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I am using an Arduino Uno to sample a signal. I then want to send those samples in a block to the Raspberry Pi. At the moment I am simply using

(on the Arduino side) Within loop

Serial.write(value)

(on the Raspberry Pi side, in python)

import Serial
fromArd = serial.Serial('/dev/ttyACM0',9600)
while True:
    try:
       val = ord(fromArd.read())
       print(val)

This results in some values going missing (due to work queuing). Does anyone know how I can make sure the RasPi receives ALL the data it is sent?

I've used MPICH Message Passing Interface before but the Arduino doesn't have an OS, so I'm not sure how I can use it or if it would work.

Is there possibly another way of doing this by only sending data when the RasPi is willing to read it? Would this be interrupt driven or based on polling every time I want data to be sent?

Thanks, E.Lee

Extra explanation: I know that some data was 'missed' or 'dropped' because the input to the Arduino was a sine wave and when I plot the results from the RaspberryPi there are phase changes in the sine wave. For example the values are slowly increasing then suddenly become zero and start to increase again. OR One cycle is measured as expected but the next cycle does not line up.

The RaspberryPi is not a real time device. My suspicion is that when I send data to it while it's doing other things (eg GPU) it doesn't read the data.

I looked at the data coming out of the Arduino when connected to my laptop - the wave form was exactly as expected so I think it is an issue with RasPi rather than Arduino.

  • 1
    I don't really understand how RaspberryPi can miss some data in your case. Could you explain some more? – Krzysztof Adamski Jul 17 '13 at 17:45
  • I've added more explanation in the question now. – E. Lee Jul 18 '13 at 8:32
  • You are sending your data at very low speed and serial data should be buffered by kernel so unless RapsberryPi is realy very busy, it shouldn't drop anything. – Krzysztof Adamski Jul 18 '13 at 9:30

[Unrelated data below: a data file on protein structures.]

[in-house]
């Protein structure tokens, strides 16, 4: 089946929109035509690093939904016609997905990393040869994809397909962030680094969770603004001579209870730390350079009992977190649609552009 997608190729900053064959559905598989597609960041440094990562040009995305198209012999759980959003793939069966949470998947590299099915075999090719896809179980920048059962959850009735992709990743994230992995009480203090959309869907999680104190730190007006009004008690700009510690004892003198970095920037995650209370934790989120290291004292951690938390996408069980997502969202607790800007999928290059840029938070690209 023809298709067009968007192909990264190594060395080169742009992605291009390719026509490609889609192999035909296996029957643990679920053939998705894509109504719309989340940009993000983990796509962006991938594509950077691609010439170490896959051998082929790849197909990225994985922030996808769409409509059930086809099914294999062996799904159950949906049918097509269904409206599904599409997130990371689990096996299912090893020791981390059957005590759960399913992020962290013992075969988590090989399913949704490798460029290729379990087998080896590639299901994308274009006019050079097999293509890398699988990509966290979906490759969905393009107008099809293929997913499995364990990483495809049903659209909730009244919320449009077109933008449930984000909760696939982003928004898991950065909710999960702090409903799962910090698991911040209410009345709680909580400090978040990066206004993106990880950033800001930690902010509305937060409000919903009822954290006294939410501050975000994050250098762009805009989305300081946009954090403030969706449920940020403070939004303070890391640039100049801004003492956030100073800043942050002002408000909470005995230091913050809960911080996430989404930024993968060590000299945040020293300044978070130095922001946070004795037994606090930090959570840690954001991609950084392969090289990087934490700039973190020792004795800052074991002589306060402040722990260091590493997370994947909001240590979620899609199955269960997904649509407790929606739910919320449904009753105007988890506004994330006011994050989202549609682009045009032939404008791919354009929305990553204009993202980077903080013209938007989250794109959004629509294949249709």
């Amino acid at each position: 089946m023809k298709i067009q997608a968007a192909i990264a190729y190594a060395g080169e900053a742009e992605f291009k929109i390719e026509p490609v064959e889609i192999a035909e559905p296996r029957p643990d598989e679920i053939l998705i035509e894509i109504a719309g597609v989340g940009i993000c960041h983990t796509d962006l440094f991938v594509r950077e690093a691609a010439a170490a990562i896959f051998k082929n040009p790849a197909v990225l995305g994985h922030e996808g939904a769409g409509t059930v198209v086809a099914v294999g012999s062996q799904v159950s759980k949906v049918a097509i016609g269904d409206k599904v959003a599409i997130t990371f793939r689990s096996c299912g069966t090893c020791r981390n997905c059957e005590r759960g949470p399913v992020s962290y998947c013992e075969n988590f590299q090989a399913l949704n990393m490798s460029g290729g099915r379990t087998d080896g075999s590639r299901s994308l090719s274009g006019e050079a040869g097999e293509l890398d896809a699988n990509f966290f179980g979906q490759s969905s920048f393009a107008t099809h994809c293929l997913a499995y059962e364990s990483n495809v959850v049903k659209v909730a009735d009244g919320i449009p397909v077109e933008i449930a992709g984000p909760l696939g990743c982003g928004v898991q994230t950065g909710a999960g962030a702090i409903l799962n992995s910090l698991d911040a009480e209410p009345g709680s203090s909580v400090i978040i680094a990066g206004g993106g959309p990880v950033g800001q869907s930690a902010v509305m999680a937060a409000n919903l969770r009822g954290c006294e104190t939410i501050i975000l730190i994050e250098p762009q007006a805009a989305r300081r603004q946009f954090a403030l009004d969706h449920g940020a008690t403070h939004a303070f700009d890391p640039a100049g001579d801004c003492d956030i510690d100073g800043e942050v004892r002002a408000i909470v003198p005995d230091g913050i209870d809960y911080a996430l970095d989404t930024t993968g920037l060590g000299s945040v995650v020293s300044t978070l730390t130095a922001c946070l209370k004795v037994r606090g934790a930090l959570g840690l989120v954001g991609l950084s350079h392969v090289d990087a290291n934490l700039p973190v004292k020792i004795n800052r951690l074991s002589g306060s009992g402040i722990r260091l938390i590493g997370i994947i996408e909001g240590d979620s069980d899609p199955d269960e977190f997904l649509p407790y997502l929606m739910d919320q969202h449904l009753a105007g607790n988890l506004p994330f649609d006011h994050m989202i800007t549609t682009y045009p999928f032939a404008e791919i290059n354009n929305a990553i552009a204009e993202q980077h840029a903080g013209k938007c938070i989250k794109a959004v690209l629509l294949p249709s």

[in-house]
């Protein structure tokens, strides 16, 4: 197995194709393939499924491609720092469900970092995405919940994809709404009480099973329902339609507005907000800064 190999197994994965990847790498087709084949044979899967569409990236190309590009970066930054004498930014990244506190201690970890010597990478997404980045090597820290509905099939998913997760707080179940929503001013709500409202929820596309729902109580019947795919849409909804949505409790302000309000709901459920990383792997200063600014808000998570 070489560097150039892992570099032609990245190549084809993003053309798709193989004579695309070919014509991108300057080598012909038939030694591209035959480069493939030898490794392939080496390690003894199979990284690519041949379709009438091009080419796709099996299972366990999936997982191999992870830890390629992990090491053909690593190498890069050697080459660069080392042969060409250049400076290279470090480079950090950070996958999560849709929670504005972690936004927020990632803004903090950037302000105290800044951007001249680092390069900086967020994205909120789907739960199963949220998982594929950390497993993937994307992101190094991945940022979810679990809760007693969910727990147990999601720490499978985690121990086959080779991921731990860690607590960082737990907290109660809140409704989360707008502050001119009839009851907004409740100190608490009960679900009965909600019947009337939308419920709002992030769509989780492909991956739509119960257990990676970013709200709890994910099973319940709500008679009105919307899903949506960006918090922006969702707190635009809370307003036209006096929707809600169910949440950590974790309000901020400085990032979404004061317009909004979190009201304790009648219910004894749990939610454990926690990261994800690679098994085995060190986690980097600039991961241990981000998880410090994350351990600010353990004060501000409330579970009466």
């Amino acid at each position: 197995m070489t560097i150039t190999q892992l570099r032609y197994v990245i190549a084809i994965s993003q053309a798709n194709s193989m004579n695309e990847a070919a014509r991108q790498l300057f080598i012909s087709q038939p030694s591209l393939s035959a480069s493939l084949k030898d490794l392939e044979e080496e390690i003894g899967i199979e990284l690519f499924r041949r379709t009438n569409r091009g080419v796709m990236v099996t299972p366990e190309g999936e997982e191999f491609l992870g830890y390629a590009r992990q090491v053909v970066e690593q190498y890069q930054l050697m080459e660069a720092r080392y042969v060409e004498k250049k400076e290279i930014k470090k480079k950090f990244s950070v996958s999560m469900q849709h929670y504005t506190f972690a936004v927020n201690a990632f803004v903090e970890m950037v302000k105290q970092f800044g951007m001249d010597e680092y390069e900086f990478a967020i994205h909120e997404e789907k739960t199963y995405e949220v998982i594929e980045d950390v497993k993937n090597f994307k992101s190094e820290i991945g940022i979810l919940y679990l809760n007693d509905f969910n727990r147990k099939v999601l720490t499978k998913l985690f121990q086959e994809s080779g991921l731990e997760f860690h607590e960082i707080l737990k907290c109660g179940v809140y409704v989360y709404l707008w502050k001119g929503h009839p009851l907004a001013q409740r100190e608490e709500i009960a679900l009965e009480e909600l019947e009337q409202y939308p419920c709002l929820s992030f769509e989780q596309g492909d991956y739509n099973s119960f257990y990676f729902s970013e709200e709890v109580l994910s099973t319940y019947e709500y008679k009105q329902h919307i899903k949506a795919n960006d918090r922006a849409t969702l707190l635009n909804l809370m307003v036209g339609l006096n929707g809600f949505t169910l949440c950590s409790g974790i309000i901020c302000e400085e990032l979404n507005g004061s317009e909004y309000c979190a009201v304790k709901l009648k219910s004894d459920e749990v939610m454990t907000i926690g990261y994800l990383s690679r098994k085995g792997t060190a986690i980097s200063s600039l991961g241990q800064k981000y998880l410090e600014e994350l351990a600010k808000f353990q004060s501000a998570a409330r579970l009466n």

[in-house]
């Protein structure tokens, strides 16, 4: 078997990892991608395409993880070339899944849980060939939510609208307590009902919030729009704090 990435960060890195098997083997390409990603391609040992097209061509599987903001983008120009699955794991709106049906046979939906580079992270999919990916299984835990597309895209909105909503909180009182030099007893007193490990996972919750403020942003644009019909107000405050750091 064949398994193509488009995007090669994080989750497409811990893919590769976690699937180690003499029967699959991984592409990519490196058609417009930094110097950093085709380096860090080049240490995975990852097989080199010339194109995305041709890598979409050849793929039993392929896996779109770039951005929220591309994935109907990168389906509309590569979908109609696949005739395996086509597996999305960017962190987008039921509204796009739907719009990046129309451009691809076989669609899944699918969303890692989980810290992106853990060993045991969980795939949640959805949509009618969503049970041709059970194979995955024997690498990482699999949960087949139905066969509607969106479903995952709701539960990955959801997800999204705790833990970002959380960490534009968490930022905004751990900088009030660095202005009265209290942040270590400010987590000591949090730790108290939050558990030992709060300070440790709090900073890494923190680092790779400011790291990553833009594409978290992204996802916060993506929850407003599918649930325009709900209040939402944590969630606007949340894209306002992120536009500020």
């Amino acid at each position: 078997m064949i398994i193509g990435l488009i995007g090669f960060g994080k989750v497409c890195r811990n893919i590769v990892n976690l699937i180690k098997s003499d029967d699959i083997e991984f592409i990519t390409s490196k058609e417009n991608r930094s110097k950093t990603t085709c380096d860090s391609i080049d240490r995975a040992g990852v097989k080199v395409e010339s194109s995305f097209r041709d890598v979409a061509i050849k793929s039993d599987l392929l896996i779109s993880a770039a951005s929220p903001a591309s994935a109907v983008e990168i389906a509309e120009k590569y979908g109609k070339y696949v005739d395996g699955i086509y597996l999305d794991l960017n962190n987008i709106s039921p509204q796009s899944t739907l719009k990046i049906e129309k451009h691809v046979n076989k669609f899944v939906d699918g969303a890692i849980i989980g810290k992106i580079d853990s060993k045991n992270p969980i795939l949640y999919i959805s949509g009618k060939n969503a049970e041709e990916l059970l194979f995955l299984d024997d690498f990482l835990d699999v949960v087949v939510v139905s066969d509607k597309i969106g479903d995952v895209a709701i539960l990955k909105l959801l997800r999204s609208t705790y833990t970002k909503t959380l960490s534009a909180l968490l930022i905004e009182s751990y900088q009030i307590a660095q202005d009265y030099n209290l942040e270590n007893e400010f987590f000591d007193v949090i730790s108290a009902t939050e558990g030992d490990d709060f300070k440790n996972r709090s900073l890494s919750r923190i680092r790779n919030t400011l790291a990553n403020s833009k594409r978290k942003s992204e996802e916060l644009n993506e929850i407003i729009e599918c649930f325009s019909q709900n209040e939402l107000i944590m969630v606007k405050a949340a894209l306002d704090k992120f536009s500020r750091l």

• I aim to send data at 10kHz but found this problem at only 100Hz. – E. Lee Jul 18 '13 at 13:52
  • How busy is really busy? Do you know how I can reduce how busy it is? – E. Lee Jul 18 '13 at 13:53
1

You have to start troubleshooting from the other end, from the beginning of data. Make sure your adruino really captures your sine wave fully. I suspect, when your duino is sending the block of freshly captured data the capture routine is not called and this results in missing samples.

Besides that, there are time proven data control signals used in serial transfers, XON/XOFF in software or RTS/CTS in hardware. Use them.

  • I also suspected that was the case but I was able to confirm it wasn't, by looking at the output from the Arduino (via the serial monitor provided by Arduino software). I use a timer interrupt to sample data so I wasn't sure how it would cope if I was sending data while the interrupt occurred. However, as I mentioned, I can get the expected data using my own laptop. I'll look into XON/XOFF and let you know if it fixes the issue, thank you for suggesting it. – E. Lee Jul 18 '13 at 13:59
  • Lenik could you perhaps link me to a good tutorial/website with regards to XON/XOFF? Thanks – E. Lee Jul 19 '13 at 12:55
-1

You need flow control. Here's a hardware way to do it: http://forum.arduino.cc/index.php?topic=18813.0

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